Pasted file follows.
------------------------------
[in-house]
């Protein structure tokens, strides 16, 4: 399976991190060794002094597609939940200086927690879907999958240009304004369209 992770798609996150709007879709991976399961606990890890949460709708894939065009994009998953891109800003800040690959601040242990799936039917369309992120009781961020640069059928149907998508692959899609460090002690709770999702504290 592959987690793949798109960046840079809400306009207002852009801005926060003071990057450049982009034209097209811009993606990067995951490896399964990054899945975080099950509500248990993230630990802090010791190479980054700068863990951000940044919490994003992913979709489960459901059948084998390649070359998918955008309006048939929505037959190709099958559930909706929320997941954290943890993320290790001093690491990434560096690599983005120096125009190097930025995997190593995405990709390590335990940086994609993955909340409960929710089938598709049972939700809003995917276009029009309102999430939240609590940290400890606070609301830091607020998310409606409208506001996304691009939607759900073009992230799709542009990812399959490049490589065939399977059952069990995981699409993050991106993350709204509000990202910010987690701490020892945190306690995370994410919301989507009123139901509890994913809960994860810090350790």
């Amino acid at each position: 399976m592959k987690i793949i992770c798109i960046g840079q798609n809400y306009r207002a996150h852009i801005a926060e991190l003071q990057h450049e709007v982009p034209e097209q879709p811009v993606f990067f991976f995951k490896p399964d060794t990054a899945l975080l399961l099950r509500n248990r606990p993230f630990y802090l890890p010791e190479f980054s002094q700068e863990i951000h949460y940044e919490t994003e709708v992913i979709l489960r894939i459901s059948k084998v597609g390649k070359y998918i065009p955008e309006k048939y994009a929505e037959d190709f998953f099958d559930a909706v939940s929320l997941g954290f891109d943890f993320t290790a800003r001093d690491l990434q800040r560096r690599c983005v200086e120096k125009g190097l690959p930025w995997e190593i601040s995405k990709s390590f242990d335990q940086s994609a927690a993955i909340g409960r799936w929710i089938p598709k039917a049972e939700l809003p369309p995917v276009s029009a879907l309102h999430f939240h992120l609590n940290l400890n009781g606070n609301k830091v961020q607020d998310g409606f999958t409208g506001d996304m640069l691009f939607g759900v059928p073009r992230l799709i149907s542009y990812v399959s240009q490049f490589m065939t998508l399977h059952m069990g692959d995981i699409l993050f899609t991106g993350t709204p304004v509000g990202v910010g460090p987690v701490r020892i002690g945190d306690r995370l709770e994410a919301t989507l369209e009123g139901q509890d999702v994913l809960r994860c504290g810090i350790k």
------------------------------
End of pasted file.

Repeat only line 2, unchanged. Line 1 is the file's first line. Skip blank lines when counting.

């Protein structure tokens, strides 16, 4: 399976991190060794002094597609939940200086927690879907999958240009304004369209 992770798609996150709007879709991976399961606990890890949460709708894939065009994009998953891109800003800040690959601040242990799936039917369309992120009781961020640069059928149907998508692959899609460090002690709770999702504290 592959987690793949798109960046840079809400306009207002852009801005926060003071990057450049982009034209097209811009993606990067995951490896399964990054899945975080099950509500248990993230630990802090010791190479980054700068863990951000940044919490994003992913979709489960459901059948084998390649070359998918955008309006048939929505037959190709099958559930909706929320997941954290943890993320290790001093690491990434560096690599983005120096125009190097930025995997190593995405990709390590335990940086994609993955909340409960929710089938598709049972939700809003995917276009029009309102999430939240609590940290400890606070609301830091607020998310409606409208506001996304691009939607759900073009992230799709542009990812399959490049490589065939399977059952069990995981699409993050991106993350709204509000990202910010987690701490020892945190306690995370994410919301989507009123139901509890994913809960994860810090350790």